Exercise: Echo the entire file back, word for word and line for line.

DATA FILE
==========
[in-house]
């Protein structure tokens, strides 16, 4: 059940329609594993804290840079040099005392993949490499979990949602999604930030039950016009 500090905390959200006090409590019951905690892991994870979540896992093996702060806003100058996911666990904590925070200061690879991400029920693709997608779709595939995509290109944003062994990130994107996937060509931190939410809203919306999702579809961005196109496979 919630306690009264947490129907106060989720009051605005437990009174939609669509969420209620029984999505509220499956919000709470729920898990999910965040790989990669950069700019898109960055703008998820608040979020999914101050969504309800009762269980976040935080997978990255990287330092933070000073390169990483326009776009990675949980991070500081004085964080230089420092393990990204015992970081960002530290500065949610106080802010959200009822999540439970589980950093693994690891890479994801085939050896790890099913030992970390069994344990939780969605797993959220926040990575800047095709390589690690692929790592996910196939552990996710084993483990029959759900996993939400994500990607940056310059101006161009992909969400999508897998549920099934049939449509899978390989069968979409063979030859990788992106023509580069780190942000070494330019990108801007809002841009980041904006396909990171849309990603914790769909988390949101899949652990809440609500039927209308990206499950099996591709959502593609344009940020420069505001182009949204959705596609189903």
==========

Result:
[in-house]
């Protein structure tokens, strides 16, 4: 059940329609594993804290840079040099005392993949490499979990949602999604930030039950016009 500090905390959200006090409590019951905690892991994870979540896992093996702060806003100058996911666990904590925070200061690879991400029920693709997608779709595939995509290109944003062994990130994107996937060509931190939410809203919306999702579809961005196109496979 919630306690009264947490129907106060989720009051605005437990009174939609669509969420209620029984999505509220499956919000709470729920898990999910965040790989990669950069700019898109960055703008998820608040979020999914101050969504309800009762269980976040935080997978990255990287330092933070000073390169990483326009776009990675949980991070500081004085964080230089420092393990990204015992970081960002530290500065949610106080802010959200009822999540439970589980950093693994690891890479994801085939050896790890099913030992970390069994344990939780969605797993959220926040990575800047095709390589690690692929790592996910196939552990996710084993483990029959759900996993939400994500990607940056310059101006161009992909969400999508897998549920099934049939449509899978390989069968979409063979030859990788992106023509580069780190942000070494330019990108801007809002841009980041904006396909990171849309990603914790769909988390949101899949652990809440609500039927209308990206499950099996591709959502593609344009940020420069505001182009949204959705596609189903």